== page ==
References of "van de Maele, Jens 50038885"
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See detailOrganising a “Temporary History Lab” in Esch-sur-Alzette (2019)
Harnoncourt, Julia UL; van de Maele, Jens UL

Scientific Conference (2022, August 17)

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See detailA Dusty Road to the Riviera?
van de Maele, Jens UL

Article for general public (2022)

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See detail‘As Efficient as a Factory’: Architectural and Managerial Discourses on Government Office Buildings in Belgium, 1919-39
van de Maele, Jens UL

in Architectural History (2022), 65

This article investigates the impact of managerial ideologies on projects for new governmental office buildings in Belgium in the 1920s and 1930s. Following the prewar publication of F. W. Taylor’s ... [more ▼]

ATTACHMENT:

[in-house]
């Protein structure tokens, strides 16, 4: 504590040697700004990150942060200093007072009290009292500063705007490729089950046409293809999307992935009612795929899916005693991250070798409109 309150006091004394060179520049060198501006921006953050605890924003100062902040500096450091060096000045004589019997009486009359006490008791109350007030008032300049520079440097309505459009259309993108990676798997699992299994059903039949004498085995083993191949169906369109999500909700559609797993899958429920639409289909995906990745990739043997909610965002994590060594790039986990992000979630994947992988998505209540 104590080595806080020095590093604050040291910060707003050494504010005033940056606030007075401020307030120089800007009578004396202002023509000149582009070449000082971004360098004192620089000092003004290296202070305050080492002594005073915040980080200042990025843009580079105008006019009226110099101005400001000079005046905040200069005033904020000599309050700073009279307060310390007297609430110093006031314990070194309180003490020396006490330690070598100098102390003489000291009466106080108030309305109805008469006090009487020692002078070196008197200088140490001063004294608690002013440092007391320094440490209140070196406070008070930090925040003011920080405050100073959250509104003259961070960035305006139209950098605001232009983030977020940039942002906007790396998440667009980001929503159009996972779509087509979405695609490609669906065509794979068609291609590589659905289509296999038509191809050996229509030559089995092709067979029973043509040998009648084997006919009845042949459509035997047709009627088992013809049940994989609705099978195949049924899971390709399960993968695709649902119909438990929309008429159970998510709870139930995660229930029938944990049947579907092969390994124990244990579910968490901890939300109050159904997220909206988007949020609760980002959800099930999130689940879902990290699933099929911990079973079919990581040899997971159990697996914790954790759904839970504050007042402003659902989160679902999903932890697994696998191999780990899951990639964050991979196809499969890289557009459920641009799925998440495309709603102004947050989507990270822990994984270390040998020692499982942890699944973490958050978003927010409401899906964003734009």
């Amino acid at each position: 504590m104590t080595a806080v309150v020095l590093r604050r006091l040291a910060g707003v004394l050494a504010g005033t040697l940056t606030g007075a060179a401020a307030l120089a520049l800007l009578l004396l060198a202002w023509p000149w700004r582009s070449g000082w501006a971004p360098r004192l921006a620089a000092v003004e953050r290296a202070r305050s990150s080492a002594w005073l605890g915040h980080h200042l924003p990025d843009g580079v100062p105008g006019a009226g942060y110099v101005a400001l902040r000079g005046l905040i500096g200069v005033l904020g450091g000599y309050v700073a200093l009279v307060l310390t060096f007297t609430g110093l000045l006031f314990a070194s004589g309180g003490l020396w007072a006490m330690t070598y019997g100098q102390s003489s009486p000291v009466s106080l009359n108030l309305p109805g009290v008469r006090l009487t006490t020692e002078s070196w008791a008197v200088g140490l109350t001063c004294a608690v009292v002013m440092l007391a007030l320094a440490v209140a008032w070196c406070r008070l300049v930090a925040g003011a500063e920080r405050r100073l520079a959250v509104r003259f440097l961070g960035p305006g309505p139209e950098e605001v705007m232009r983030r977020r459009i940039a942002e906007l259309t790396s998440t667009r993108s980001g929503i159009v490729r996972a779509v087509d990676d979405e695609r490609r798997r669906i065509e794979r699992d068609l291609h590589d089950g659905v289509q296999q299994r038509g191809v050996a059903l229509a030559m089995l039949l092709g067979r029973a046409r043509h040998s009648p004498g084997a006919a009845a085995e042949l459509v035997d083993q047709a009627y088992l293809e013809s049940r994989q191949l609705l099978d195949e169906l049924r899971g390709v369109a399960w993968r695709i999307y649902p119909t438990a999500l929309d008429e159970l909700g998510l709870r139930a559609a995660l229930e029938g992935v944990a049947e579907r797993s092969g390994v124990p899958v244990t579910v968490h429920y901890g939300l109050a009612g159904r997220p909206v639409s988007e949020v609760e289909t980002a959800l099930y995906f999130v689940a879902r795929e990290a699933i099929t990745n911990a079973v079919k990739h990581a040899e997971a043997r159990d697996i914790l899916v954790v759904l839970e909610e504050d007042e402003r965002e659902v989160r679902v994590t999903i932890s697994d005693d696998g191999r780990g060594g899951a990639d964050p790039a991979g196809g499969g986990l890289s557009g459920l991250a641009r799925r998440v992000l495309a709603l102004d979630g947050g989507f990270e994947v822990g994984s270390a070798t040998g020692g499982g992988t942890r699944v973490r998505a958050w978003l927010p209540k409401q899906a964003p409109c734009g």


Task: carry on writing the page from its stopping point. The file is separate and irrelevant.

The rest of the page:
This article investigates the impact of managerial ideologies on projects for new governmental office buildings in Belgium in the 1920s and 1930s. Following the prewar publication of F. W. Taylor’s ‘scientific management’ theories, the scientisation of office activities was propagated by efficiency experts throughout the western world. In Belgium, as in France, the work of the mining engineer Henri Fayol was particularly influential. According to Fayol, private and public bureaucracies had to follow identical managerial principles, notably that all employees were to observe one another as much as possible. These ideas of visibility overlapped with the emphasis on transparency and open planning coming from quite a different quarter, namely Le Corbusier, Hannes Meyer and other modernist architects in the 1920s and 1930s. Yet how Fayol’s ideal was to be realised without compromising the traditional need for privacy for high-ranking office workers remained unresolved. The article explores the ideas of two crucial expert groups — architects and managerial experts — over these issues as they developed in Belgium in the inter-war years. In the 1920s, the mining engineer Max-Léo Gérard called for ministerial buildings that facilitated ‘collaborative work’ and the information scientist Paul Otlet advocated an ideal type of government offices based on an architectural diagram that facilitated mutual observation. In the 1930s, the architect Stanislas Jasinski proposed remodelling the centre of Brussels as a series of office blocks, in a design copied from Le Corbusier’s cruciform skyscrapers in the Plan Voisin. Such ideas received official endorsement with the Royal Commissariat for Administrative Reform under Louis Camu, which proposed to strengthen the societal role of governmental bureaucracy by rehousing the civil service in an enormous office complex close to the parliament. Contrasting with the idealism of these unrealised plans was one of the few government projects actually built, the Ministry of Science and Arts headquarters designed in 1929 by the in-house architect Georges Hano. [less ▲]